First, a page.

Oh, I hate these difficult questions.
If you’re a professor and you want to change the world, what do you do? In 1993–quit and become an activist. In 2007—start a blog.
Or so it seems. PZ Myers blogging at Pharyngula is probably doing more for evolution than PZ Myers publishing papers in scientific journals. Is that true PZ?
Hmmm, I guess it wasn’t so difficult after all!
Just to expand a little bit, though: it’s definitely not true that I’m now doing a better job of increasing the scientific understanding of evolution. I’m not discovering anything new (well, except that I do have an undergraduate research program that’s ambling along slowly), and I have few prospects for producing revolutionary new insights into evolution. I’m not at a Research I university, I don’t have a huge grant that is funding a large team of graduate students and post-docs. That’s just reality, so that answer is clear.
If the question were rephrased — am I doing more now to increase the public understanding of evolution? — the answer is a little more encouraging and a little more murky. I get some blowback from people who are absolutely convinced that my antagonistic stance towards religion is hindering the acceptance of evolution; they are completely wrong, of course, so that doesn’t bother me. I also get creationists who demonize me rather savagely, which is actually a plus, as far as I’m concerned. Most of the mail I get and comments from colleagues is overwhelmingly positive, so I think my answer to that version of the question is a confident “yes” — and obviously, I’d stop if I thought it were “no.”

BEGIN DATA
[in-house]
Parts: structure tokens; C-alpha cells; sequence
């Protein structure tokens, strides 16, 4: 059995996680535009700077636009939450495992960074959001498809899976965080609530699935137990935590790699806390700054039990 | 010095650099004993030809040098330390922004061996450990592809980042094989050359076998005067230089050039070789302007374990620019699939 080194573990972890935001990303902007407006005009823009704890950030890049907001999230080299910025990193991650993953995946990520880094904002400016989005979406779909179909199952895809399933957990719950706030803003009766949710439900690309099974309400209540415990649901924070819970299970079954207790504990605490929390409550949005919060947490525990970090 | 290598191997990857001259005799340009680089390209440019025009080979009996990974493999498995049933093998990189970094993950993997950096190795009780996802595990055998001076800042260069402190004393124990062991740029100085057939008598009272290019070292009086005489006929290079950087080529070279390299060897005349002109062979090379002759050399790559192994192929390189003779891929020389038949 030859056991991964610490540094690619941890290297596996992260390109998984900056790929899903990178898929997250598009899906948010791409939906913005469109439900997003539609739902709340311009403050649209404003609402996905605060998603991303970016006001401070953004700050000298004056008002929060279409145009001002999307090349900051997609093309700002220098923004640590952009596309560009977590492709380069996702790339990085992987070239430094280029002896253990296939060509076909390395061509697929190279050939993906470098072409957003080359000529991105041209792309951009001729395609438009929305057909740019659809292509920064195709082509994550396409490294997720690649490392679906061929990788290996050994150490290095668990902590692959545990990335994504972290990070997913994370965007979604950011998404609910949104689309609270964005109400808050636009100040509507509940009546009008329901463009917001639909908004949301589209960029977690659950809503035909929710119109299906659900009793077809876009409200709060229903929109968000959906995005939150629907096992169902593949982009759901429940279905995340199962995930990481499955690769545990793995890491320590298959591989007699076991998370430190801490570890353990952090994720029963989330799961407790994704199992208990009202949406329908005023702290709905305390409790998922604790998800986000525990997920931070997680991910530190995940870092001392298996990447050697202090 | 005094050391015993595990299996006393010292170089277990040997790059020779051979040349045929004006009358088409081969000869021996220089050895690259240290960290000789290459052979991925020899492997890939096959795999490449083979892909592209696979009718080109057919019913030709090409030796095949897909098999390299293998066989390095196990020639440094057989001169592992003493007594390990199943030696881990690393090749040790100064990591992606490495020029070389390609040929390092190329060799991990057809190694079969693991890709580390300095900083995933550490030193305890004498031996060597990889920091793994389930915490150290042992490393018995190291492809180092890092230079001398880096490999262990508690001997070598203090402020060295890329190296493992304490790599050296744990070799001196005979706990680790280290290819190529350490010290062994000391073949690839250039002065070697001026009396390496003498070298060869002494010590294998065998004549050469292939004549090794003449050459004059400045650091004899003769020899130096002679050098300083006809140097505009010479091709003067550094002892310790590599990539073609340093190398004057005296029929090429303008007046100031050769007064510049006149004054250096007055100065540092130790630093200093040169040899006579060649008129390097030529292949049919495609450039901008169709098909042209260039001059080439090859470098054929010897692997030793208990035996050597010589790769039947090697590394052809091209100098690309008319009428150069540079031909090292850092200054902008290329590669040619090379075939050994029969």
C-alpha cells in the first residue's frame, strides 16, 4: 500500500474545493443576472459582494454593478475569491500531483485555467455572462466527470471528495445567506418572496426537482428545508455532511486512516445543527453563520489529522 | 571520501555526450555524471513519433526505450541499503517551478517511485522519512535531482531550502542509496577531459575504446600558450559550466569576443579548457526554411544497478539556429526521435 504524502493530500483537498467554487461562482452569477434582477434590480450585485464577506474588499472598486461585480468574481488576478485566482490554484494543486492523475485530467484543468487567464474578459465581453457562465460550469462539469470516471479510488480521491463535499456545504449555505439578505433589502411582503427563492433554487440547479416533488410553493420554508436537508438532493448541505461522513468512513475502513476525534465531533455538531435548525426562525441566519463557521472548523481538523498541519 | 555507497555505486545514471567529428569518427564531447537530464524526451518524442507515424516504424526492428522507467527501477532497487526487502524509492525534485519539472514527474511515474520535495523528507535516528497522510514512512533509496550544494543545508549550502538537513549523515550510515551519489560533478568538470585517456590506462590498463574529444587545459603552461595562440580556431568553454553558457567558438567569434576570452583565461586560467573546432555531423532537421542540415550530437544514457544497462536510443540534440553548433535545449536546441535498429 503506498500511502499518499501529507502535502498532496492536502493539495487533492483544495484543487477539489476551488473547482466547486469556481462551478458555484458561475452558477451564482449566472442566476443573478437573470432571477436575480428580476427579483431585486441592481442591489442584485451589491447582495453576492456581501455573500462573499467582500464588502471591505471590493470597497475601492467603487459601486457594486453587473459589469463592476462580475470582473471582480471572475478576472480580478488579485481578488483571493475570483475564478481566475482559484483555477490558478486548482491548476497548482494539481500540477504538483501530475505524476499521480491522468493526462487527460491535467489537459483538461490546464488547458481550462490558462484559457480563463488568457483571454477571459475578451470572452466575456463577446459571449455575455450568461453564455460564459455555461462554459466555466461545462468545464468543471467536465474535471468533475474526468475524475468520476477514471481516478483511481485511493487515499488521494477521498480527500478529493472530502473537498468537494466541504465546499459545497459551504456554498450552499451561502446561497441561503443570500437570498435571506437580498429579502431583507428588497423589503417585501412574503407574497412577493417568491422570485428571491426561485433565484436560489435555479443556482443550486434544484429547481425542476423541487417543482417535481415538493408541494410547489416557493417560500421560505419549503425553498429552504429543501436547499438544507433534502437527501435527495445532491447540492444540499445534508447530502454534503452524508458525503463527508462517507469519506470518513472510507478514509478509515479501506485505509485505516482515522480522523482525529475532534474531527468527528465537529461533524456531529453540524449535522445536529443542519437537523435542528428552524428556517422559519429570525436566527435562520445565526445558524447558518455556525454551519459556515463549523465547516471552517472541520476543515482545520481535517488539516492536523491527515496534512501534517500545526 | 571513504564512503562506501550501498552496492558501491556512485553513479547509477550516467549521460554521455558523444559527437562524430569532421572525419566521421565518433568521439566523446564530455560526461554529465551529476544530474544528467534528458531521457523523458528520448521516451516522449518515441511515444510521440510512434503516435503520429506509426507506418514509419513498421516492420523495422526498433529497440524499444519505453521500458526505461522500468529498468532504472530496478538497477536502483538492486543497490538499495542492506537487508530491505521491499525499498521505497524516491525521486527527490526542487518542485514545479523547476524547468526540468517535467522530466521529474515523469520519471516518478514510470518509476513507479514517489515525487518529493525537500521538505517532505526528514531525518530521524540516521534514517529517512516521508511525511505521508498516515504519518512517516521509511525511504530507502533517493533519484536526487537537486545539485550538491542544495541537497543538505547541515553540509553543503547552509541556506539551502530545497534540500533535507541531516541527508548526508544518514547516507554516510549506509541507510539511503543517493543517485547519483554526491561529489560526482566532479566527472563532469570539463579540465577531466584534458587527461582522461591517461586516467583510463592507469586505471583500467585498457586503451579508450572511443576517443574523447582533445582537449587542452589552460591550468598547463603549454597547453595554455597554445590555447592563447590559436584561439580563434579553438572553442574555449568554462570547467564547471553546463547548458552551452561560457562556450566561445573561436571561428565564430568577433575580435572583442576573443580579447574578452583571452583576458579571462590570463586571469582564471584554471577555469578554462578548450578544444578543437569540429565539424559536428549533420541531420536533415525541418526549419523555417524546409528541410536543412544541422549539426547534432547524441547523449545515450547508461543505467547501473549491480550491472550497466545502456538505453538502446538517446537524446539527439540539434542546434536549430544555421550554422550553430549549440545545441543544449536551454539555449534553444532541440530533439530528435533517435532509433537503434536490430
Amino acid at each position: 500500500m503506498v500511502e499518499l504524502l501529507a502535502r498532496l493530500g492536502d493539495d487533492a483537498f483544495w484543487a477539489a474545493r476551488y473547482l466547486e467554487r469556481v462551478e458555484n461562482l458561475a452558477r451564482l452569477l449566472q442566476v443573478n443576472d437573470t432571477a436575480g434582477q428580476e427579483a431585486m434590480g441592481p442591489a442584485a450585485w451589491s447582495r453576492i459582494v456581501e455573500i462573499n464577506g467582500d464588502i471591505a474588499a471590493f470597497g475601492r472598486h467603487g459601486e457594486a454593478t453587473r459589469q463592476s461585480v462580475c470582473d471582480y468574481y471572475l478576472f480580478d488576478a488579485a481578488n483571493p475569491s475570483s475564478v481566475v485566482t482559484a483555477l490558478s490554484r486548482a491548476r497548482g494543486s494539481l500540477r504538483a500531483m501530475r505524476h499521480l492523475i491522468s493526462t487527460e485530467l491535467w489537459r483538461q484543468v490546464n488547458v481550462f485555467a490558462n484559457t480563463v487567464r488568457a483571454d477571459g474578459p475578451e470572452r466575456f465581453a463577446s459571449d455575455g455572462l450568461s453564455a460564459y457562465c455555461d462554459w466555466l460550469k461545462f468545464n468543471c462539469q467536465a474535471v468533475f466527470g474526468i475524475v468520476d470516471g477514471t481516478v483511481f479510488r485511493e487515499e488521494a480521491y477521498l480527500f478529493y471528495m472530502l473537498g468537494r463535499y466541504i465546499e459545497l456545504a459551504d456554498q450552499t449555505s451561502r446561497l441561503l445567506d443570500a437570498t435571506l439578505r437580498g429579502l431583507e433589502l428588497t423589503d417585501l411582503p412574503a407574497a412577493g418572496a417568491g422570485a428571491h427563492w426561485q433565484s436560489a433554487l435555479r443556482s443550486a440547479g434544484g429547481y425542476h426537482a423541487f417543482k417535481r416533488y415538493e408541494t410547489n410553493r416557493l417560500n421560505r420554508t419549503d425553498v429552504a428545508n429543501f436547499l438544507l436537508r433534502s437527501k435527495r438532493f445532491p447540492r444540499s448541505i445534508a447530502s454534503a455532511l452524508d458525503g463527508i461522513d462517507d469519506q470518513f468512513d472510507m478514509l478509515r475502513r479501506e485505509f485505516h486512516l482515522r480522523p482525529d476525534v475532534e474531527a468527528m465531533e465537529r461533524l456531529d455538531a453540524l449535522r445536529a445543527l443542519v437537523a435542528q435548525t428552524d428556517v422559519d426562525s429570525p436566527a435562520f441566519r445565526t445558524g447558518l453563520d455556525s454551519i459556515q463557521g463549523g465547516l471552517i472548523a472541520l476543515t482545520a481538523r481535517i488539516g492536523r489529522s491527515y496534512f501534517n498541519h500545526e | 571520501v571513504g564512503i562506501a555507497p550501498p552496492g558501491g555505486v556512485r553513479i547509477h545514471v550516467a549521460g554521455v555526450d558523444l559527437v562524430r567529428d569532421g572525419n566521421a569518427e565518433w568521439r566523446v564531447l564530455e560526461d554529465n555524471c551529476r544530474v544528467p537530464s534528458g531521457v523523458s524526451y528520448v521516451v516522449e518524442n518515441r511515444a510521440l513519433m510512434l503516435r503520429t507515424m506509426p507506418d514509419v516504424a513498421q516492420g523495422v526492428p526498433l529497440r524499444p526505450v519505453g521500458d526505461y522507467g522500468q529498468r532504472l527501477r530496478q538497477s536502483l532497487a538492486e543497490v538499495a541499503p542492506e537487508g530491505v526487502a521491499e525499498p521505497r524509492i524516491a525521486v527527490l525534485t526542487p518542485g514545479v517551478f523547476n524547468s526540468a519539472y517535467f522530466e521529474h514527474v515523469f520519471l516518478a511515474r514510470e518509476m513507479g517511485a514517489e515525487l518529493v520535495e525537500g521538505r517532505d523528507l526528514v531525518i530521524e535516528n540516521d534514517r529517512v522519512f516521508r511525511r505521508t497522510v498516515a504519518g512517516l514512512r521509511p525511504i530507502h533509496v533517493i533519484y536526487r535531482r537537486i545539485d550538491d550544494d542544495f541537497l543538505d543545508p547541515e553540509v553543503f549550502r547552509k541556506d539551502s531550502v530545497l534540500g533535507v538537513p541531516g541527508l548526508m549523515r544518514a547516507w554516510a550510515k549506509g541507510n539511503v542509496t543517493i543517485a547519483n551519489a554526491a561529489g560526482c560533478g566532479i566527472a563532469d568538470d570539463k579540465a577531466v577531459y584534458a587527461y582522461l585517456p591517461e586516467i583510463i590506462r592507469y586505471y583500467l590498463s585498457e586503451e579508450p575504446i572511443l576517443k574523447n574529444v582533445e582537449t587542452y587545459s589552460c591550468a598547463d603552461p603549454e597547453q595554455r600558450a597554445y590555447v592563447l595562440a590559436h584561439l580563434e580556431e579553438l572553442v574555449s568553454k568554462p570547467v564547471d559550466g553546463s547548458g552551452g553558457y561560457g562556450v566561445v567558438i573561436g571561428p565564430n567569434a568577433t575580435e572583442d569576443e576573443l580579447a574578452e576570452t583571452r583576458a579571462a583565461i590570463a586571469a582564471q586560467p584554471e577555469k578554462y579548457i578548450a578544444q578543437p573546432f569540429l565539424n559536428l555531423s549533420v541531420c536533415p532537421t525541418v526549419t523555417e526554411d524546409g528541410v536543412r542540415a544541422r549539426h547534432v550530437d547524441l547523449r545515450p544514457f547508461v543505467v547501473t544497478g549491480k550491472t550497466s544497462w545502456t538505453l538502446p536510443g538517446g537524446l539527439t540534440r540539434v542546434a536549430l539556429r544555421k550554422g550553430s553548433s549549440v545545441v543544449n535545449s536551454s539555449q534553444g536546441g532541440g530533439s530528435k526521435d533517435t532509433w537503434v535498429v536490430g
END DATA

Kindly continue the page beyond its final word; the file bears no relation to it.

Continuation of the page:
Here’s a metaphor (any Biblical associations are entirely intentional) for what I think I do. Science is a healthy, productive apple tree, and the branches are producing delicious fruit. There are a lot of people milling about under the tree, eyeing the fruit, unable to reach it, and some are wondering if it’s rotten and tastes terrible (and some are spreading malicious lies that it is poisonous).
I’m just a guy with a ladder, up in the tree and tossing apples down to the crowd. There are growing numbers of other people with ladders, too, and we’re all using this medium to spread the fruit of knowledge around. We’ll happily accept the accolades of those enjoying the delicious apples, and I think we’re playing an important role in the system, but don’t confuse the disseminators with the producers.